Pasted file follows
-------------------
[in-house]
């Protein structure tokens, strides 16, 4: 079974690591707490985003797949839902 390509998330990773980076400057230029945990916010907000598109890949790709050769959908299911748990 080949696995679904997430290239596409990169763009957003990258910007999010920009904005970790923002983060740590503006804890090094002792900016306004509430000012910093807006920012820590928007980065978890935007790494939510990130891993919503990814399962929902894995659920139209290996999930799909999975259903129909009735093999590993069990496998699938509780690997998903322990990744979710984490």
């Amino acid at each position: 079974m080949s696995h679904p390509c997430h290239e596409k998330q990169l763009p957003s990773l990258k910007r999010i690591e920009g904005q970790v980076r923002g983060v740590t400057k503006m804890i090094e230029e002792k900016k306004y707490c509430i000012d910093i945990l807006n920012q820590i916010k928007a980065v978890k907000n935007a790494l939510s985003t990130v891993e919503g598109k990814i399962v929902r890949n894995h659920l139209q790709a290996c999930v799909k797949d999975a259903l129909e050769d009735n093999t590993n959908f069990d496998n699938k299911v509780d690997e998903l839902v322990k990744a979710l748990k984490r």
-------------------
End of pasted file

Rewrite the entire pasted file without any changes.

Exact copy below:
[in-house]
């Protein structure tokens, strides 16, 4: 079974690591707490985003797949839902 390509998330990773980076400057230029945990916010907000598109890949790709050769959908299911748990 080949696995679904997430290239596409990169763009957003990258910007999010920009904005970790923002983060740590503006804890090094002792900016306004509430000012910093807006920012820590928007980065978890935007790494939510990130891993919503990814399962929902894995659920139209290996999930799909999975259903129909009735093999590993069990496998699938509780690997998903322990990744979710984490």
């Amino acid at each position: 079974m080949s696995h679904p390509c997430h290239e596409k998330q990169l763009p957003s990773l990258k910007r999010i690591e920009g904005q970790v980076r923002g983060v740590t400057k503006m804890i090094e230029e002792k900016k306004y707490c509430i000012d910093i945990l807006n920012q820590i916010k928007a980065v978890k907000n935007a790494l939510s985003t990130v891993e919503g598109k990814i399962v929902r890949n894995h659920l139209q790709a290996c999930v799909k797949d999975a259903l129909e050769d009735n093999t590993n959908f069990d496998n699938k299911v509780d690997e998903l839902v322990k990744a979710l748990k984490r």